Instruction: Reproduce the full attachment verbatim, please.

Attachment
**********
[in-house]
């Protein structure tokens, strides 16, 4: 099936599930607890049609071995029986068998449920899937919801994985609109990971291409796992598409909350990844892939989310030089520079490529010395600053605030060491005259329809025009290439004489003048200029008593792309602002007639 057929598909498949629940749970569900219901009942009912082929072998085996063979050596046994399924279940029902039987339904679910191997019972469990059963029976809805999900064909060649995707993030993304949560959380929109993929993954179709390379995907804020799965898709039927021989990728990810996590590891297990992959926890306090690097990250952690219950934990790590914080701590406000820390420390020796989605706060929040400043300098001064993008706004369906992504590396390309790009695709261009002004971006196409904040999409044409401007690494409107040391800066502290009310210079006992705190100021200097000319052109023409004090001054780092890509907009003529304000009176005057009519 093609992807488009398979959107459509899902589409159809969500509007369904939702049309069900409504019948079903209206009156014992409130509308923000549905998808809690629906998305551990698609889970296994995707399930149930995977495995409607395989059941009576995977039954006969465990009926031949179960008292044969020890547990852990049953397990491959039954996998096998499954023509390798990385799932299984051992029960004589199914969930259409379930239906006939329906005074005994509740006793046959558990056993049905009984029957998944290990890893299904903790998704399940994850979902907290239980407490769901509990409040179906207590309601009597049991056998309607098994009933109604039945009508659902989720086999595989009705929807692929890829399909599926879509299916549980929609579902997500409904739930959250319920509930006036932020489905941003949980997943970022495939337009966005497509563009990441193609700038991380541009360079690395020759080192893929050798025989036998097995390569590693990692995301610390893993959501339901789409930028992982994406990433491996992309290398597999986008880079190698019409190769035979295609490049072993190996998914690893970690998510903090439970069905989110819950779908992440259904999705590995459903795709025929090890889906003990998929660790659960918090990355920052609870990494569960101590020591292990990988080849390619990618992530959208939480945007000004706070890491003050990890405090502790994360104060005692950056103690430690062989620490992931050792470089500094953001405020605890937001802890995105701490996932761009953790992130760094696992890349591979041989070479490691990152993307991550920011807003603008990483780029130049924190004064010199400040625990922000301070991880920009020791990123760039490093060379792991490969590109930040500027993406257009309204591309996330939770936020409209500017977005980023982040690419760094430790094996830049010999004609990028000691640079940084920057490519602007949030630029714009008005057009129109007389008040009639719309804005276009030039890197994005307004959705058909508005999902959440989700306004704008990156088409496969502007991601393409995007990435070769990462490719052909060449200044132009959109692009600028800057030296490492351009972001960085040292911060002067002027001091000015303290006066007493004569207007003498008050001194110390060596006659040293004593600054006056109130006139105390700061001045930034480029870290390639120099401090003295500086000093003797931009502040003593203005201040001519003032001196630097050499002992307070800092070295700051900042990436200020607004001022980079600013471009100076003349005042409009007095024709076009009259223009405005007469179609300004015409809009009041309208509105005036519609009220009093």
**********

[in-house]
């Protein structure tokens, strides 16, 4: 099936599930607890049609071995029986068998449920899937919801994985609109990971291409796992598409909350990844892939989310030089520079490529010395600053605030060491005259329809025009290439004489003048200029008593792309602002007639 057929598909498949629940749970569900219901009942009912082929072998085996063979050596046994399924279940029902039987339904679910191997019972469990059963029976809805999900064909060649995707993030993304949560959380929109993929993954179709390379995907804020799965898709039927021989990728990810996590590891297990992959926890306090690097990250952690219950934990790590914080701590406000820390420390020796989605706060929040400043300098001064993008706004369906992504590396390309790009695709261009002004971006196409904040999409044409401007690494409107040391800066502290009310210079006992705190100021200097000319052109023409004090001054780092890509907009003529304000009176005057009519 093609992807488009398979959107459509899902589409159809969500509007369904939702049309069900409504019948079903209206009156014992409130509308923000549905998808809690629906998305551990698609889970296994995707399930149930995977495995409607395989059941009576995977039954006969465990009926031949179960008292044969020890547990852990049953397990491959039954996998096998499954023509390798990385799932299984051992029960004589199914969930259409379930239906006939329906005074005994509740006793046959558990056993049905009984029957998944290990890893299904903790998704399940994850979902907290239980407490769901509990409040179906207590309601009597049991056998309607098994009933109604039945009508659902989720086999595989009705929807692929890829399909599926879509299916549980929609579902997500409904739930959250319920509930006036932020489905941003949980997943970022495939337009966005497509563009990441193609700038991380541009360079690395020759080192893929050798025989036998097995390569590693990692995301610390893993959501339901789409930028992982994406990433491996992309290398597999986008880079190698019409190769035979295609490049072993190996998914690893970690998510903090439970069905989110819950779908992440259904999705590995459903795709025929090890889906003990998929660790659960918090990355920052609870990494569960101590020591292990990988080849390619990618992530959208939480945007000004706070890491003050990890405090502790994360104060005692950056103690430690062989620490992931050792470089500094953001405020605890937001802890995105701490996932761009953790992130760094696992890349591979041989070479490691990152993307991550920011807003603008990483780029130049924190004064010199400040625990922000301070991880920009020791990123760039490093060379792991490969590109930040500027993406257009309204591309996330939770936020409209500017977005980023982040690419760094430790094996830049010999004609990028000691640079940084920057490519602007949030630029714009008005057009129109007389008040009639719309804005276009030039890197994005307004959705058909508005999902959440989700306004704008990156088409496969502007991601393409995007990435070769990462490719052909060449200044132009959109692009600028800057030296490492351009972001960085040292911060002067002027001091000015303290006066007493004569207007003498008050001194110390060596006659040293004593600054006056109130006139105390700061001045930034480029870290390639120099401090003295500086000093003797931009502040003593203005201040001519003032001196630097050499002992307070800092070295700051900042990436200020607004001022980079600013471009100076003349005042409009007095024709076009009259223009405005007469179609300004015409809009009041309208509105005036519609009220009093």